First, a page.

Saturday, 21 July 2018

Prepping On A Budget - Easy Cooking Off Grid

Okay so the last two posts in this series have talk about storing water for three days and enough food for an extra seven days. Now I want to talk about what you'd do to cook that food if your normal means weren't working.


Having a secondary cooking source is a really important area of preparedness. Being able to boil a kettle gives you a great way to make water safe to drink and also being able to heat food is great for making us feel better and making it good to consume.

Bringing firewood for next winter - for cooking and heating

I talked to a few friends after the winter storms we had this year. I was surprised how few had a secondary way of cooking, let alone heating themselves had the power gone out. Many are on gas but lots of modern gas cookers have an electric ignition/fan, etc so won't work without the power (worth testing if in doubt).




Living where we do, many have the option of using wood or coal burning stove or Aga to provide heat and to cook on. This is the perfect solution in winter. Great to have a kettle always on the boil and food can be left cooking slowly all day. I plan to have another wood burning oven in our new kitchen, which will mean that I can still bake bread and cook like I normally do in an oven without power rather than just using the stove top.

Using wood or coal means you have to keep a good stock of fuel and have easy access to it. It's also not ideal in the middle of summer! No way would I want to light our wood burner at the moment, we'd be cooking alongside our food! When we visited Blists Hill earlier in the year on a hot day, the kitchens where they were cooking were unbearably hot and I couldn't stand them for more than a few minutes!

My first option for a back up way of cooking would be a simple and cheap gas camping stove. There are many on the market so a lot of it is down to personal preference.

Be warned though you shouldn't really use these inside though. If you do make sure windows are open and you have a carbon monoxide monitor fitted.



I have two camping stoves that I use frequently. The first is the type you can buy from most discount stores and comes in a little black suitcase. These are great as they're quite large so nice and stable (I even used the canner on mine not so long ago), the suitcase can also be used as a handy windshield should you need it. They use cans of butane that are cheap and seem to last a long time. I think the stove I've got was about £10 and the gas is about £10 for four canisters.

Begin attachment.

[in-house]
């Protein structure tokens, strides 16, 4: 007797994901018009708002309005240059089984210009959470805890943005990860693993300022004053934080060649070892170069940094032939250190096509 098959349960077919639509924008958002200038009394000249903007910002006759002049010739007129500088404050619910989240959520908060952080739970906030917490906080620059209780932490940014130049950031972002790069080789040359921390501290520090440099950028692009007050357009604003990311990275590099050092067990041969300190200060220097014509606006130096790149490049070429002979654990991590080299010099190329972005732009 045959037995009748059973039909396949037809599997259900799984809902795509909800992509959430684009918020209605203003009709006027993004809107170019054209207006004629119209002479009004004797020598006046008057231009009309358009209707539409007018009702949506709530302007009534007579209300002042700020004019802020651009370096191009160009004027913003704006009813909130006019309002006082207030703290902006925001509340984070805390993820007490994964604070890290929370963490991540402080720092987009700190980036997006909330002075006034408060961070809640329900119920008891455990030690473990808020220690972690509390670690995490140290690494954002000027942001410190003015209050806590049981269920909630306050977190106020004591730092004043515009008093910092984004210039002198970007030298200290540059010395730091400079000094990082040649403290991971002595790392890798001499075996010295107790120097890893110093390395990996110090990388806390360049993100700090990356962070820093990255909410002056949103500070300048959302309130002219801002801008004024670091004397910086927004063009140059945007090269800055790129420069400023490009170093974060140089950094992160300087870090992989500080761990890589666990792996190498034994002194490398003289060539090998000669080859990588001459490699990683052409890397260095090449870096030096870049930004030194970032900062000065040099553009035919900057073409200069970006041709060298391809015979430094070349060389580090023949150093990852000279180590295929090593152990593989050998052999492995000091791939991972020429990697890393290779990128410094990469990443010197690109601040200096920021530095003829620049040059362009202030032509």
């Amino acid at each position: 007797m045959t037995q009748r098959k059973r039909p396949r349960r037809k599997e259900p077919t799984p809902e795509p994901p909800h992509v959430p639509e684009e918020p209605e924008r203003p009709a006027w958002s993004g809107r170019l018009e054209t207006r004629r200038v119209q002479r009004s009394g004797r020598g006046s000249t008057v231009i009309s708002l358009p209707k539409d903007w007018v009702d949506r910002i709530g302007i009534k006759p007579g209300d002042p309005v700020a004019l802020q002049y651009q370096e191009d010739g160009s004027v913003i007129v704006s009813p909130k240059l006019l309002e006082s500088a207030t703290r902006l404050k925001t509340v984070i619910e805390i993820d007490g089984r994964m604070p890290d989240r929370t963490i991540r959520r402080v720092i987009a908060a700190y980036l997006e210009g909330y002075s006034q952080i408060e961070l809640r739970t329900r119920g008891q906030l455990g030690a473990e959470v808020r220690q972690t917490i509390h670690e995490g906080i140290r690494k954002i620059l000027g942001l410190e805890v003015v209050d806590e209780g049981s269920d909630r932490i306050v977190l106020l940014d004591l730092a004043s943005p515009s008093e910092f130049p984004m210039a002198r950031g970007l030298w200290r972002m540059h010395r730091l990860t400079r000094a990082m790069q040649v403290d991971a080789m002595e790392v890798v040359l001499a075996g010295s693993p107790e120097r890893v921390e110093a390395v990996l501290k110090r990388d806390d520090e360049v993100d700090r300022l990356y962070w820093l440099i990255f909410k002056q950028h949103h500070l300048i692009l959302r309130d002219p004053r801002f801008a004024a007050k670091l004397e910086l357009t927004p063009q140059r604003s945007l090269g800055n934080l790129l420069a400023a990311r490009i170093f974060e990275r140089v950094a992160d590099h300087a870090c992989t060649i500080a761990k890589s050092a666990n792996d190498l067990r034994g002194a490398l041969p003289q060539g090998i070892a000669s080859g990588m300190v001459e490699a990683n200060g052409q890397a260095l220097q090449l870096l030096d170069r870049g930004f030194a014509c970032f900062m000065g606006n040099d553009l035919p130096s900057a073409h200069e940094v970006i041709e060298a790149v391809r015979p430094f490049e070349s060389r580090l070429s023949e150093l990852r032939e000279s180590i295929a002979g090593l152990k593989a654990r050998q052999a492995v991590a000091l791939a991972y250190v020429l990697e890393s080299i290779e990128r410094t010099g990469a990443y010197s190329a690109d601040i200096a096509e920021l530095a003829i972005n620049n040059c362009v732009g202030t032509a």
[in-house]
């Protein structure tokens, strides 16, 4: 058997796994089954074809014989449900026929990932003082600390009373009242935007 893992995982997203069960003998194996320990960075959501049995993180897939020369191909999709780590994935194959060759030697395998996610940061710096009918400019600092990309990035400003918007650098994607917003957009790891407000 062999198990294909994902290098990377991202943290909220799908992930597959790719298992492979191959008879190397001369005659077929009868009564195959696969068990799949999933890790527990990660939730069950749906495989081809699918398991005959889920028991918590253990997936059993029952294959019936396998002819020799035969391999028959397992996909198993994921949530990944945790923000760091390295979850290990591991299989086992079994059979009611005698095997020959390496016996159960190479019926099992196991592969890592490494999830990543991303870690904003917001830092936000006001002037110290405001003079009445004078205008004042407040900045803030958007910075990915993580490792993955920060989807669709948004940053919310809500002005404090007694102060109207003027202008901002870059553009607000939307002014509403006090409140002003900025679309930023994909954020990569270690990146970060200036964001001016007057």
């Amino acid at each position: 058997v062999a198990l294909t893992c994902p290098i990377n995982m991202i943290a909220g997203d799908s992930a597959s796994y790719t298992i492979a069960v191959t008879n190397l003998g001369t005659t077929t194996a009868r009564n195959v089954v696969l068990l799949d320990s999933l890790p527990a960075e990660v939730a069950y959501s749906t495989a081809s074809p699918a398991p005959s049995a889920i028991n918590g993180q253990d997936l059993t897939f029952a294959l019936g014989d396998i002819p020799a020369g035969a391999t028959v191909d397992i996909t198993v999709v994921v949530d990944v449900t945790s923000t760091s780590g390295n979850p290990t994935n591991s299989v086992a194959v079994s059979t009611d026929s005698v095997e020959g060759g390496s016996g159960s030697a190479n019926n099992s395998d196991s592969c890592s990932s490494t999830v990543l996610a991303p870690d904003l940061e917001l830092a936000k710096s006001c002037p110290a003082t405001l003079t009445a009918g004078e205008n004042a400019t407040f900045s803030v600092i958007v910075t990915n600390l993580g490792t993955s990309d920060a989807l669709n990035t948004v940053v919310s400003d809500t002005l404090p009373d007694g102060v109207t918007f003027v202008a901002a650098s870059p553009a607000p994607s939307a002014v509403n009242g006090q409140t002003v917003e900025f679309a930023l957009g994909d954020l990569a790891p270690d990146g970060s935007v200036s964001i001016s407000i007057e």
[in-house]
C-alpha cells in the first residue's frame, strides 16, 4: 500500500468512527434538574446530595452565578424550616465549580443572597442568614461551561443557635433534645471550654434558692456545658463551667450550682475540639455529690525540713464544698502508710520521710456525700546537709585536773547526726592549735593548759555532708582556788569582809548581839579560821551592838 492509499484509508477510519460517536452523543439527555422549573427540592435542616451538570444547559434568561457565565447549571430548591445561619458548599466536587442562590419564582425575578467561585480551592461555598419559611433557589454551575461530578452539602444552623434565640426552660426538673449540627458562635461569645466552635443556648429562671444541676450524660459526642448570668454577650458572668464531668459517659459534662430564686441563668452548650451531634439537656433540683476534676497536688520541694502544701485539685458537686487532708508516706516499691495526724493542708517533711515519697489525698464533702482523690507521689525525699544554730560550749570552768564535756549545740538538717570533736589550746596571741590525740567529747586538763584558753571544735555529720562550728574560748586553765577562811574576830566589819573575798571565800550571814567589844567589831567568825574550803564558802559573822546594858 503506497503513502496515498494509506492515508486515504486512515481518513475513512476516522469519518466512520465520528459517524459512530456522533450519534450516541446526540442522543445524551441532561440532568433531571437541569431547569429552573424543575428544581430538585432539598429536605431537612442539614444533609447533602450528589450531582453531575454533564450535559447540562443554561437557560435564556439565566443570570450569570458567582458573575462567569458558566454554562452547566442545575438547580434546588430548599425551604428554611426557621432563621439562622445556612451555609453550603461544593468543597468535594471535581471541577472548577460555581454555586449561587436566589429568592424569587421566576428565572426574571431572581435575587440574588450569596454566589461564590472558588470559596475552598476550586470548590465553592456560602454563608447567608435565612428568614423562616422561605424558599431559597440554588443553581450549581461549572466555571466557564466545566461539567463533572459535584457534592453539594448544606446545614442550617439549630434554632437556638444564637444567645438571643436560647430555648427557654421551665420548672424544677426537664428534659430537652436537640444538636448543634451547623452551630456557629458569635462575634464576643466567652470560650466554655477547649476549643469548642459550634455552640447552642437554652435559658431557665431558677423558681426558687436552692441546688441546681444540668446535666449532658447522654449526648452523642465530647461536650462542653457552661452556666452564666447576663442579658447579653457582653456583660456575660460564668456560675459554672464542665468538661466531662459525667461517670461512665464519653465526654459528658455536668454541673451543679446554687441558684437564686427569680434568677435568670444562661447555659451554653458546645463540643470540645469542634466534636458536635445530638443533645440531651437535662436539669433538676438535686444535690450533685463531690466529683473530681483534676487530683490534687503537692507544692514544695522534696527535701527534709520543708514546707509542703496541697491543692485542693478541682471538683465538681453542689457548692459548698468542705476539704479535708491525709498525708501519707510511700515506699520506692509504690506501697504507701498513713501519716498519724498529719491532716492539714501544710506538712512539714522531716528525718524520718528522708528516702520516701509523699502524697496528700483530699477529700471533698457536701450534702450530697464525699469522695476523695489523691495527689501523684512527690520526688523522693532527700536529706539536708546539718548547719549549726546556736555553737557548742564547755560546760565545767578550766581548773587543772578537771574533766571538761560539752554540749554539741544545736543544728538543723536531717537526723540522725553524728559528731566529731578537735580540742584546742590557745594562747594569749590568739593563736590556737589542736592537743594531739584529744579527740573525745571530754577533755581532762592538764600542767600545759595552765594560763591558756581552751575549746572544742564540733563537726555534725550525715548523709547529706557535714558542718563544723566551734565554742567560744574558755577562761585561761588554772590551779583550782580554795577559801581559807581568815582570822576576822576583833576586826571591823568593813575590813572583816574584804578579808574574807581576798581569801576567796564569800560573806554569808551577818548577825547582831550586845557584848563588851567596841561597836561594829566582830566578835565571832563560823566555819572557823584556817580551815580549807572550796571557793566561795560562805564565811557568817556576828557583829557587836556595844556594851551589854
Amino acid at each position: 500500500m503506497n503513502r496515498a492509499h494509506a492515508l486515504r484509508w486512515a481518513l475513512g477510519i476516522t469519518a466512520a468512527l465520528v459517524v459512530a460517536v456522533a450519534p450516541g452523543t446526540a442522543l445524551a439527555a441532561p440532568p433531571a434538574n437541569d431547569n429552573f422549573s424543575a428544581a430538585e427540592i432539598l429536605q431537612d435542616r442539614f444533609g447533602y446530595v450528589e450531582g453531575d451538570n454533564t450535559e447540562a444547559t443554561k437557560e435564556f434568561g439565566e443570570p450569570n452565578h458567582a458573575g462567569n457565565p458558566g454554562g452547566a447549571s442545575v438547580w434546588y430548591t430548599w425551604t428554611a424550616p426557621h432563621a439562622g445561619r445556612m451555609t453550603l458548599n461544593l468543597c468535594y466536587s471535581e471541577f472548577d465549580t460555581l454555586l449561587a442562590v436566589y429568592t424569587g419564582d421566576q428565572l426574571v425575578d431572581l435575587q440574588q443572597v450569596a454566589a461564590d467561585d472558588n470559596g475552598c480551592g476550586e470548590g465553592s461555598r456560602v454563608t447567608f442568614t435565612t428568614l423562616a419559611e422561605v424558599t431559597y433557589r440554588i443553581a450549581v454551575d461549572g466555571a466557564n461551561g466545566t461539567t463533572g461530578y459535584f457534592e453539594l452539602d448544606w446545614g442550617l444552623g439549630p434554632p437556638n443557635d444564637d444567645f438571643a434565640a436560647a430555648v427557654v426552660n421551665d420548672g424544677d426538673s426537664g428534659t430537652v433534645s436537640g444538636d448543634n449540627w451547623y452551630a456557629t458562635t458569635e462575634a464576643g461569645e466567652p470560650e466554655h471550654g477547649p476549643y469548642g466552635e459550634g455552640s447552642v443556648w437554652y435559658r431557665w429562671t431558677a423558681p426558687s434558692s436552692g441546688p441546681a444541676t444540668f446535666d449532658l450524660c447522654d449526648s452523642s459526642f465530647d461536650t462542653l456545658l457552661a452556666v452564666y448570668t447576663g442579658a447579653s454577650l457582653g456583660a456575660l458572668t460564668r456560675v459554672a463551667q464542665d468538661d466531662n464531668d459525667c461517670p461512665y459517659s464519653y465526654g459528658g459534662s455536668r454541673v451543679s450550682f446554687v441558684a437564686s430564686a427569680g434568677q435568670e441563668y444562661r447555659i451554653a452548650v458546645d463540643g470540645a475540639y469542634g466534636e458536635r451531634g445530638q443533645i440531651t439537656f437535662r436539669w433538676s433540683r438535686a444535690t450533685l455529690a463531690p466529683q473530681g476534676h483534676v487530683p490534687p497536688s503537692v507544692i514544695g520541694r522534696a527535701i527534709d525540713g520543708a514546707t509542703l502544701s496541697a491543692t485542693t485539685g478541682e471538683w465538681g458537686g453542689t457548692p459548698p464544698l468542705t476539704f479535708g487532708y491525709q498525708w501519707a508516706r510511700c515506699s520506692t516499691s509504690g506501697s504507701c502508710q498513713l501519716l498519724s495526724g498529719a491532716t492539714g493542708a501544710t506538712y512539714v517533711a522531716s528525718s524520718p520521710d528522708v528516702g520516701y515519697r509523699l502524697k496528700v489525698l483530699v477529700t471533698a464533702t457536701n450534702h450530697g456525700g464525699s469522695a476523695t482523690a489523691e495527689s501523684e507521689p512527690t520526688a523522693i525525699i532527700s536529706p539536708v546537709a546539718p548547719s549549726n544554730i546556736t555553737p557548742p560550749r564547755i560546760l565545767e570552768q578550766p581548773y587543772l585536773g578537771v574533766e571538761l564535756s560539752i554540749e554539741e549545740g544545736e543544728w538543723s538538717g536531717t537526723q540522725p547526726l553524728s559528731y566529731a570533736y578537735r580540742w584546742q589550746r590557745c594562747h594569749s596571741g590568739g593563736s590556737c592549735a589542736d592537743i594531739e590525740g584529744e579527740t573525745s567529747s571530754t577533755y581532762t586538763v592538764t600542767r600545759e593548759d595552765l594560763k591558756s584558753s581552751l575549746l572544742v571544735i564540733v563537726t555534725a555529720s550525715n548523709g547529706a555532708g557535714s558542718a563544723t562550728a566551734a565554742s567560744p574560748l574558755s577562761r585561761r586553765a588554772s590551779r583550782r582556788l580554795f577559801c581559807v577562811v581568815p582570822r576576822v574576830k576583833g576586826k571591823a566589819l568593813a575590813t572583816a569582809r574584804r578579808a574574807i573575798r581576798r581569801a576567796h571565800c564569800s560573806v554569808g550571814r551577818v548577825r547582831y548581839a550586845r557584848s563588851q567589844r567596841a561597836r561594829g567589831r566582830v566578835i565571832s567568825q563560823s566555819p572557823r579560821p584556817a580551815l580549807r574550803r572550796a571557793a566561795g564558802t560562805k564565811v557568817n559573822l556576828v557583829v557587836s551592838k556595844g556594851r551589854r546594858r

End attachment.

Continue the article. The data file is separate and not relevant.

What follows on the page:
The second is a much smaller stove, so far better suited to wild camping or if you were packing a bug out bag as it folds down to nearly nothing.


This type of stove is far less stable so needs to be on a flat surface if possible. 


The gas bottles come in many sizes so great to have a small one if space in a pack is an issue. They all reseal themselves so the stove top can be removed as many times as needed.

Different sized bottles
This set up is around the same money. About £8 for the burner and the gas bottles are anywhere fro £3 for a smaller one to about £6 for the larger.


Another more common option most people have is a BBQ. There are many options on this as well! Lots have a charcoal BBQ, these are great to cook on (so much flavour!) but they do use a fair bit of charcoal (although you can burn wood on them) and take a bit of timing to use them right.


Charcoal can be made at home although it's not easy, so a good stock of charcoal should be kept if this is your backup. Under no circumstances use a charcoal BBQ inside though! We used to burn oak at work to create a BBQ, takes a little longer but still works well, we normally did it between two concrete blocks with a bit of wire on top.


A gas BBQ is by far an easier option. I use ours all the time as it's like having a kitchen outside, it even has a hob on the side so a frying pan or saucepan can be used at the same time.


You can spend anytime from £50 to a huge amount on a gas BBQ and the gas will set you back about £35 fr a bottle shown above. That normally lasts us all summer though so having one spare would easily see you through any power outage we see in this country.


A simple low budget option would be to enough loose bricks to make a quick rocket type stove should you need to. The one pictured above took about 10 minutes to knock up and light. Within another 5 minutes we had a kettle boiling using nothing but small sticks and off cuts.


The principle is easy, it's just a chimney with a hole in one side for the fuel to go in and a way for the air to draw under and through the fire (we used a bit of metal channel). The beauty of this method is how little fuel it uses to heat a kettle or a pan, far more efficient than an open fire.

Cooking on an open fire - lovely but not the best use of firewood! 

I should also mention about what cooking utensils to use if you are using some of these methods to cook.


If your fuel is in short supply or you're trying to make it last then using cast iron pans that take ages to heat up might not be the best idea. We have some cheap thin bottomed camping pans and kettles that are ideal, as are army mess tins or billy cans. You do need to be more attentive when cooking so they don't catch and burn the food.


Doing simple things like putting a lid on the saucepan to heat it up faster or making sure you don't cook things for longer than they need all help to save fuel as well.


This isn't supposed to be a comprehensive list of off grid cooking methods, there are many more out there. Things like a Ghilli kettle or hexiblock burners, hundreds of different types of stoves and rockets stoves are out there as well and many that use other sources of fuel. A generator would also be another really useful solution.

Hopefully this post has made you think about what you'd use if the power went off for any length of time or your primary method of cooking food was compromised for whatever reason.

So do you have a secondary means of cooking?

How long could you use it for? Would having some extra fuel be helpful?

30 comments: